THOSE who care about reform of the Clergy Discipline Measure (CDM) must engage with the General Synod’s scrutiny of it, because Sheldon cannot continue its campaigning efforts, the charity’s Warden has said.
“I learned my pastoring from the C of E”
Sheldon, a community in Devon dedicated to supporting those in ministry, runs the online Sheldon Hub. It launched its CDM project in 2017, in response to significant pastoral concerns about the effects of the Measure (Features, 19 October 2018). It commissioned a survey, conducted by the University of Aston, which secured responses from one third of the Church’s clergy. The report concluded that the CDM was part of a “toxic management culture” in the Church of England and so flawed that it required complete replacement (News, 17 July 2020).
The House of Bishops was persuaded that a root-and-branch reform was necessary, and a working group, chaired by the Bishop at Lambeth, the Rt Revd Tim Thornton, is formulating proposals to be brought before the General Synod in July (News, 11 December 2020). But Sheldon has been highly critical of the workings of the group, seeing “remarkably little attempt to build trust and confidence through engagement and transparency”, and a lack of a published scoping/overview paper. In February, it published its own proposed ground rules for a replacement for the Measure (News, 12 February 2021).
Sheldon could no longer afford to champion reform through campaigning, its Warden, Dr Sarah Horsman, said this week. “We have to protect the viability of ‘real-world’ Sheldon. . . To use an analogy, our primary job at Sheldon is pulling the bodies out of the river. It was exceptional for us to go upriver and find out what was going on, but it’s been a very expensive and time-consuming process.
“We can’t afford for people to be thinking: ‘We don’t need to worry about it, Sheldon’s got it covered.’ It’s very clear that this now needs everybody to be on board rather than continuing to muddle along on inadequate resources.” It was now a synodical process: “Anybody who cares about it must focus their attention there.”
The House of Bishops discussed the Thornton group’s proposals in its meeting last week. A note said that the Bishops had discussed “the wider work needed to develop an appropriate ‘framework’ for ordained ministry in the Church of England, covering such areas as fitness to practise, ‘supervision’, ministerial development review, grievance procedures, and capability procedures”. The House had agreed to support in principle the outline of the proposed Clergy Conduct Measure.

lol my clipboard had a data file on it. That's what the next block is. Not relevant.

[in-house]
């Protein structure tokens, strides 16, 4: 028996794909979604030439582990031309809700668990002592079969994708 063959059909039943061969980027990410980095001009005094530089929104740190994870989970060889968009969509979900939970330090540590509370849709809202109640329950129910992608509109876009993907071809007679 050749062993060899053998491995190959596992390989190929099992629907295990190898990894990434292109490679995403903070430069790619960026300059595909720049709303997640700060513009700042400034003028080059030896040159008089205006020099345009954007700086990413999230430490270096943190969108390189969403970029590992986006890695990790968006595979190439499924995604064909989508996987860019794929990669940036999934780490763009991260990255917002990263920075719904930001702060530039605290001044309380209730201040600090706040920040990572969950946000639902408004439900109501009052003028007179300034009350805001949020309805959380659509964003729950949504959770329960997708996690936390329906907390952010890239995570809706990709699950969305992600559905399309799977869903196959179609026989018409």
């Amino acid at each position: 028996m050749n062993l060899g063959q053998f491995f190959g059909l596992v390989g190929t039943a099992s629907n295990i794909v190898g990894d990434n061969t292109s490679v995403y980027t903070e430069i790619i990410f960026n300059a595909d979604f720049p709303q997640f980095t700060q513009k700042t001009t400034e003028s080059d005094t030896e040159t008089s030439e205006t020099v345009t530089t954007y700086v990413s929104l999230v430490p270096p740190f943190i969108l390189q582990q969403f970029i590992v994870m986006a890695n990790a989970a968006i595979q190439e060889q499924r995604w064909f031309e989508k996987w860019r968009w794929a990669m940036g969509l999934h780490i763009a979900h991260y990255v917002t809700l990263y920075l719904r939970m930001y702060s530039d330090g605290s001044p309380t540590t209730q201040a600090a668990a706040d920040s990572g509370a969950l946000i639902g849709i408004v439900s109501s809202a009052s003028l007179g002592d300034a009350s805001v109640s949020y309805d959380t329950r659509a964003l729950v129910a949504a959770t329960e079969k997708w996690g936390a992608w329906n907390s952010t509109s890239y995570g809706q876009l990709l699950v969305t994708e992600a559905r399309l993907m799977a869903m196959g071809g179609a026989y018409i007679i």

Dr Horsman said this week that it was hard to trust that a “full-fledged, really good replacement” was ready, given the opacity surrounding the process, and the CDM’s having been allowed to exist in its current form for so long.
Other than the Thornton working group, the Ecclesiastical Law Society formed a group to propose a CDM replacement. Its final report, published in February (News, 26 February), proposed an online triage process, and the recruitment and training of regional assessors to make a decision on the facts of each case. Under its proposals, matters of serious misconduct would be referred to a central office for tribunal proceedings, and tribunals would be held within six months.
Dr Horsman said that Sheldon regarded these proposals as “the strongest available framework for going forward”, but that there remained work to be done. From the beginning of its campaign, Sheldon had argued that “the respondent should never be in a system where home and livelihood are on the line, unless the allegation if proved would warrant prohibition.” It was one of the causes of the “devastating” impact of the Measure, she said.
On Tuesday, Sheldon published its report “I Was Handed Over to the Dogs”, containing extracts from the testimonies that it has received from clergy on the receiving end of a CDM or safeguarding complaint.
The accounts report a consistent pattern of concerns about mishandling and misinformation. Typical entries are:
“How can anybody be accused of anything and not know what the accuser is saying? I had no idea whether, what I was talking about in my defence, was actually hitting the subject!”
“I subsequently discovered, via my Lambeth file, that although I had been told there was no appeal against the decision of the disciplinary committee . . . that the decision was open to appeal, but no one told me.”
“I had a phone call from the [diocesan officer] telling me it was urgent that I attend for a chat the next day. I asked why and was not told. I rang later asking the same question, but no answer given. I presumed it was about a third party but it turned out at the meeting that it was about me.”
“I thought I was going for a pastoral chat. The bishop concerned . . . just read these complaints to me as if they were gospel truth, tackling them one by one, like twisting a knife into an open wound.”
“I was given undertakings that after an initial inquiry the matter was closed and no record would be kept. The bishop who said this lied, because it went into my blue file.”
The report concludes with a challenge to the Church of England at large: “You may choose to look the other way, but you can never again say you did not know.”